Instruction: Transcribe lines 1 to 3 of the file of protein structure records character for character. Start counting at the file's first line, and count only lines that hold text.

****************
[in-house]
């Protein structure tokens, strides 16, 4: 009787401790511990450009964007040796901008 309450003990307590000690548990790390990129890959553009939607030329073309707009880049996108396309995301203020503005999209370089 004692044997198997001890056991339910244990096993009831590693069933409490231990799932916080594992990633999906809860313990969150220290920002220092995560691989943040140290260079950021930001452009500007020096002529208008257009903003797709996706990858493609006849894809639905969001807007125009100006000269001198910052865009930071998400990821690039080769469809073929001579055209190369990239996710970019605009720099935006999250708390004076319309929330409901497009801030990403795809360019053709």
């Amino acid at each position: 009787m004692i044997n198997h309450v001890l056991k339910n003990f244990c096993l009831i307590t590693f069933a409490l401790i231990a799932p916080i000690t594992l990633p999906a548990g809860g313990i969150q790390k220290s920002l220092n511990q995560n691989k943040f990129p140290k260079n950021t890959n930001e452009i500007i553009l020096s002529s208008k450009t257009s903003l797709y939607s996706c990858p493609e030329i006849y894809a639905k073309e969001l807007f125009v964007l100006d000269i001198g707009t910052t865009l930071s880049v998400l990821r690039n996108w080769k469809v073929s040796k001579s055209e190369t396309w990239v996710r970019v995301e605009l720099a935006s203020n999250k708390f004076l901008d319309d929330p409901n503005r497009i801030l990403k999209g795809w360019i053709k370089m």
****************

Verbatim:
[in-house]
């Protein structure tokens, strides 16, 4: 009787401790511990450009964007040796901008 309450003990307590000690548990790390990129890959553009939607030329073309707009880049996108396309995301203020503005999209370089 004692044997198997001890056991339910244990096993009831590693069933409490231990799932916080594992990633999906809860313990969150220290920002220092995560691989943040140290260079950021930001452009500007020096002529208008257009903003797709996706990858493609006849894809639905969001807007125009100006000269001198910052865009930071998400990821690039080769469809073929001579055209190369990239996710970019605009720099935006999250708390004076319309929330409901497009801030990403795809360019053709």
């Amino acid at each position: 009787m004692i044997n198997h309450v001890l056991k339910n003990f244990c096993l009831i307590t590693f069933a409490l401790i231990a799932p916080i000690t594992l990633p999906a548990g809860g313990i969150q790390k220290s920002l220092n511990q995560n691989k943040f990129p140290k260079n950021t890959n930001e452009i500007i553009l020096s002529s208008k450009t257009s903003l797709y939607s996706c990858p493609e030329i006849y894809a639905k073309e969001l807007f125009v964007l100006d000269i001198g707009t910052t865009l930071s880049v998400l990821r690039n996108w080769k469809v073929s040796k001579s055209e190369t396309w990239v996710r970019v995301e605009l720099a935006s203020n999250k708390f004076l901008d319309d929330p409901n503005r497009i801030l990403k999209g795809w360019i053709k370089m």